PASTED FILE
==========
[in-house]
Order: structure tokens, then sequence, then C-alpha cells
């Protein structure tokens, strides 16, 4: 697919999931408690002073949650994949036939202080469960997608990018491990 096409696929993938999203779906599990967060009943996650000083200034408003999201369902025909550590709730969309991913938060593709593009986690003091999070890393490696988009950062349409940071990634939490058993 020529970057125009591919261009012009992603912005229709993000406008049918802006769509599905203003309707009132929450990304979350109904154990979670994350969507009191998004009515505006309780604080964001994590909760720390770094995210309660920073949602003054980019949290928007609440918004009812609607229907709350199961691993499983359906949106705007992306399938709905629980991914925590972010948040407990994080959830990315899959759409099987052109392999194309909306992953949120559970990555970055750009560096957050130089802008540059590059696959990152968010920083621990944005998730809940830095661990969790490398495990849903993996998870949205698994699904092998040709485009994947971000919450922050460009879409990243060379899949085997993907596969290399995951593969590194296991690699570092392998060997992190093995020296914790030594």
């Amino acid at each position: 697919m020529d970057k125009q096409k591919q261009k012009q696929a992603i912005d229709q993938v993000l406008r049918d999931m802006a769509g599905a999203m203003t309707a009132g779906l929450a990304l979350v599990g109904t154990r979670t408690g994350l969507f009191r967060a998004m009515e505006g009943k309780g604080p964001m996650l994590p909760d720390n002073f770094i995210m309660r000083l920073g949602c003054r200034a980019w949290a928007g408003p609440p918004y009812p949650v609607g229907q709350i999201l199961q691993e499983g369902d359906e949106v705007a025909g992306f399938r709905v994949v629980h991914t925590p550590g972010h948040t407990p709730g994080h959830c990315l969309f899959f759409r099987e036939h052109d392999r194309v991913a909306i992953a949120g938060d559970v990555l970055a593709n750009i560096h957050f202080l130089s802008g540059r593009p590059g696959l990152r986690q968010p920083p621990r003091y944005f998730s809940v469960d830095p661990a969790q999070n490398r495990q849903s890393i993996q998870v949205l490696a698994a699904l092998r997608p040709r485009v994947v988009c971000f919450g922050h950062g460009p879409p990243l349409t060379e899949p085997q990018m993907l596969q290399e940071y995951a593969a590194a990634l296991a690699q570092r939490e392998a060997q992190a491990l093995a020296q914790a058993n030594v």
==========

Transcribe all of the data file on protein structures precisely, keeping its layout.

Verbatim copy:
[in-house]
Order: structure tokens, then sequence, then C-alpha cells
């Protein structure tokens, strides 16, 4: 697919999931408690002073949650994949036939202080469960997608990018491990 096409696929993938999203779906599990967060009943996650000083200034408003999201369902025909550590709730969309991913938060593709593009986690003091999070890393490696988009950062349409940071990634939490058993 020529970057125009591919261009012009992603912005229709993000406008049918802006769509599905203003309707009132929450990304979350109904154990979670994350969507009191998004009515505006309780604080964001994590909760720390770094995210309660920073949602003054980019949290928007609440918004009812609607229907709350199961691993499983359906949106705007992306399938709905629980991914925590972010948040407990994080959830990315899959759409099987052109392999194309909306992953949120559970990555970055750009560096957050130089802008540059590059696959990152968010920083621990944005998730809940830095661990969790490398495990849903993996998870949205698994699904092998040709485009994947971000919450922050460009879409990243060379899949085997993907596969290399995951593969590194296991690699570092392998060997992190093995020296914790030594």
């Amino acid at each position: 697919m020529d970057k125009q096409k591919q261009k012009q696929a992603i912005d229709q993938v993000l406008r049918d999931m802006a769509g599905a999203m203003t309707a009132g779906l929450a990304l979350v599990g109904t154990r979670t408690g994350l969507f009191r967060a998004m009515e505006g009943k309780g604080p964001m996650l994590p909760d720390n002073f770094i995210m309660r000083l920073g949602c003054r200034a980019w949290a928007g408003p609440p918004y009812p949650v609607g229907q709350i999201l199961q691993e499983g369902d359906e949106v705007a025909g992306f399938r709905v994949v629980h991914t925590p550590g972010h948040t407990p709730g994080h959830c990315l969309f899959f759409r099987e036939h052109d392999r194309v991913a909306i992953a949120g938060d559970v990555l970055a593709n750009i560096h957050f202080l130089s802008g540059r593009p590059g696959l990152r986690q968010p920083p621990r003091y944005f998730s809940v469960d830095p661990a969790q999070n490398r495990q849903s890393i993996q998870v949205l490696a698994a699904l092998r997608p040709r485009v994947v988009c971000f919450g922050h950062g460009p879409p990243l349409t060379e899949p085997q990018m993907l596969q290399e940071y995951a593969a590194a990634l296991a690699q570092r939490e392998a060997q992190a491990l093995a020296q914790a058993n030594v």